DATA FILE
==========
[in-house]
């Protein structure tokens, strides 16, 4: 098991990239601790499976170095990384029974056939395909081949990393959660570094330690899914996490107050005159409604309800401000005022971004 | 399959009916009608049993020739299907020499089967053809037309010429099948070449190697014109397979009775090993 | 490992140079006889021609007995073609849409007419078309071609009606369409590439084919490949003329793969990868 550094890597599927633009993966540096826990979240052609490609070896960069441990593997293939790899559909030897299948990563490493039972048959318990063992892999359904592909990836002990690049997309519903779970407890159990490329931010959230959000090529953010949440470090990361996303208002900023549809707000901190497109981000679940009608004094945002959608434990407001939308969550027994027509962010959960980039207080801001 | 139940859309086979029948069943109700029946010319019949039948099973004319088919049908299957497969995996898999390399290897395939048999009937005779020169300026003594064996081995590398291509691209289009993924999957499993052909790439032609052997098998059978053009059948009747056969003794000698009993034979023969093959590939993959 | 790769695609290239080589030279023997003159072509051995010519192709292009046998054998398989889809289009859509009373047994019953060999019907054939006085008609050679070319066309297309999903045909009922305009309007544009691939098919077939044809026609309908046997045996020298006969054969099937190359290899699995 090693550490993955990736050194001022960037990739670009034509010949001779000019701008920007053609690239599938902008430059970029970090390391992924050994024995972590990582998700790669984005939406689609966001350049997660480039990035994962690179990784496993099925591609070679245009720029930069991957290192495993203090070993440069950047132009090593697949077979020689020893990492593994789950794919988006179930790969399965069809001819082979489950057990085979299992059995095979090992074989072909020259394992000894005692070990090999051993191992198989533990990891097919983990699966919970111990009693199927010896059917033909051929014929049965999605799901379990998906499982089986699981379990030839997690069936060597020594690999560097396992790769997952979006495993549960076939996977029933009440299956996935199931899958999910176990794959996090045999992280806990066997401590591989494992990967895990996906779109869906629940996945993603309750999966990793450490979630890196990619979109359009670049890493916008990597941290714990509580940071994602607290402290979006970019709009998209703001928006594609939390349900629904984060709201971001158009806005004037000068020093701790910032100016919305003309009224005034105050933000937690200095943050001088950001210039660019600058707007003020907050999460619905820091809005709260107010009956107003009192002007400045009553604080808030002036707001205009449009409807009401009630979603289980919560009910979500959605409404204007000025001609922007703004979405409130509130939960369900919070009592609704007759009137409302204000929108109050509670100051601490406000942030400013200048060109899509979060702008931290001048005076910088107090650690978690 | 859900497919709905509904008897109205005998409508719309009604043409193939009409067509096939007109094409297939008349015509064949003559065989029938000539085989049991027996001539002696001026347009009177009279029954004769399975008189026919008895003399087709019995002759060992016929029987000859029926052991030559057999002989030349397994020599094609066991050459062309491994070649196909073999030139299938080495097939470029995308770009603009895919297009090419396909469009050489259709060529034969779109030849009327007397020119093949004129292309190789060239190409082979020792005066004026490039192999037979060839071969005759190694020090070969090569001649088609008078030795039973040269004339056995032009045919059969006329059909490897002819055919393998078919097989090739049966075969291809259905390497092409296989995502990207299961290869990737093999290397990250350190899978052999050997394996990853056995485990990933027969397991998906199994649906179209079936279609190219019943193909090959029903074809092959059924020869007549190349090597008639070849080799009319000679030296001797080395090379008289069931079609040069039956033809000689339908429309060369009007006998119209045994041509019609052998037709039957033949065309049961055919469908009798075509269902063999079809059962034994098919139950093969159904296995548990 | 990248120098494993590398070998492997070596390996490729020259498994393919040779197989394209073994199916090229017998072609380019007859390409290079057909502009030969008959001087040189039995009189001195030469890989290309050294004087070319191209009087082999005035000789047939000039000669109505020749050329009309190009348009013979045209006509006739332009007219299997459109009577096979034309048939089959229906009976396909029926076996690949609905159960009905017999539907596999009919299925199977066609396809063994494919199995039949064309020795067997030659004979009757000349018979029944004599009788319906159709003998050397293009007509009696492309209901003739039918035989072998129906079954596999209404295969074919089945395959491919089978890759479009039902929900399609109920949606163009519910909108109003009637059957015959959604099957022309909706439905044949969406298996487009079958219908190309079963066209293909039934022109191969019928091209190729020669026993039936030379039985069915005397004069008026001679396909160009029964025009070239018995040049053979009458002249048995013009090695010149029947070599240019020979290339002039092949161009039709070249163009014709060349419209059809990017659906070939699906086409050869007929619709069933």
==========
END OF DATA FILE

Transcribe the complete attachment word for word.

[in-house]
């Protein structure tokens, strides 16, 4: 098991990239601790499976170095990384029974056939395909081949990393959660570094330690899914996490107050005159409604309800401000005022971004 | 399959009916009608049993020739299907020499089967053809037309010429099948070449190697014109397979009775090993 | 490992140079006889021609007995073609849409007419078309071609009606369409590439084919490949003329793969990868 550094890597599927633009993966540096826990979240052609490609070896960069441990593997293939790899559909030897299948990563490493039972048959318990063992892999359904592909990836002990690049997309519903779970407890159990490329931010959230959000090529953010949440470090990361996303208002900023549809707000901190497109981000679940009608004094945002959608434990407001939308969550027994027509962010959960980039207080801001 | 139940859309086979029948069943109700029946010319019949039948099973004319088919049908299957497969995996898999390399290897395939048999009937005779020169300026003594064996081995590398291509691209289009993924999957499993052909790439032609052997098998059978053009059948009747056969003794000698009993034979023969093959590939993959 | 790769695609290239080589030279023997003159072509051995010519192709292009046998054998398989889809289009859509009373047994019953060999019907054939006085008609050679070319066309297309999903045909009922305009309007544009691939098919077939044809026609309908046997045996020298006969054969099937190359290899699995 090693550490993955990736050194001022960037990739670009034509010949001779000019701008920007053609690239599938902008430059970029970090390391992924050994024995972590990582998700790669984005939406689609966001350049997660480039990035994962690179990784496993099925591609070679245009720029930069991957290192495993203090070993440069950047132009090593697949077979020689020893990492593994789950794919988006179930790969399965069809001819082979489950057990085979299992059995095979090992074989072909020259394992000894005692070990090999051993191992198989533990990891097919983990699966919970111990009693199927010896059917033909051929014929049965999605799901379990998906499982089986699981379990030839997690069936060597020594690999560097396992790769997952979006495993549960076939996977029933009440299956996935199931899958999910176990794959996090045999992280806990066997401590591989494992990967895990996906779109869906629940996945993603309750999966990793450490979630890196990619979109359009670049890493916008990597941290714990509580940071994602607290402290979006970019709009998209703001928006594609939390349900629904984060709201971001158009806005004037000068020093701790910032100016919305003309009224005034105050933000937690200095943050001088950001210039660019600058707007003020907050999460619905820091809005709260107010009956107003009192002007400045009553604080808030002036707001205009449009409807009401009630979603289980919560009910979500959605409404204007000025001609922007703004979405409130509130939960369900919070009592609704007759009137409302204000929108109050509670100051601490406000942030400013200048060109899509979060702008931290001048005076910088107090650690978690 | 859900497919709905509904008897109205005998409508719309009604043409193939009409067509096939007109094409297939008349015509064949003559065989029938000539085989049991027996001539002696001026347009009177009279029954004769399975008189026919008895003399087709019995002759060992016929029987000859029926052991030559057999002989030349397994020599094609066991050459062309491994070649196909073999030139299938080495097939470029995308770009603009895919297009090419396909469009050489259709060529034969779109030849009327007397020119093949004129292309190789060239190409082979020792005066004026490039192999037979060839071969005759190694020090070969090569001649088609008078030795039973040269004339056995032009045919059969006329059909490897002819055919393998078919097989090739049966075969291809259905390497092409296989995502990207299961290869990737093999290397990250350190899978052999050997394996990853056995485990990933027969397991998906199994649906179209079936279609190219019943193909090959029903074809092959059924020869007549190349090597008639070849080799009319000679030296001797080395090379008289069931079609040069039956033809000689339908429309060369009007006998119209045994041509019609052998037709039957033949065309049961055919469908009798075509269902063999079809059962034994098919139950093969159904296995548990 | 990248120098494993590398070998492997070596390996490729020259498994393919040779197989394209073994199916090229017998072609380019007859390409290079057909502009030969008959001087040189039995009189001195030469890989290309050294004087070319191209009087082999005035000789047939000039000669109505020749050329009309190009348009013979045209006509006739332009007219299997459109009577096979034309048939089959229906009976396909029926076996690949609905159960009905017999539907596999009919299925199977066609396809063994494919199995039949064309020795067997030659004979009757000349018979029944004599009788319906159709003998050397293009007509009696492309209901003739039918035989072998129906079954596999209404295969074919089945395959491919089978890759479009039902929900399609109920949606163009519910909108109003009637059957015959959604099957022309909706439905044949969406298996487009079958219908190309079963066209293909039934022109191969019928091209190729020669026993039936030379039985069915005397004069008026001679396909160009029964025009070239018995040049053979009458002249048995013009090695010149029947070599240019020979290339002039092949161009039709070249163009014709060349419209059809990017659906070939699906086409050869007929619709069933």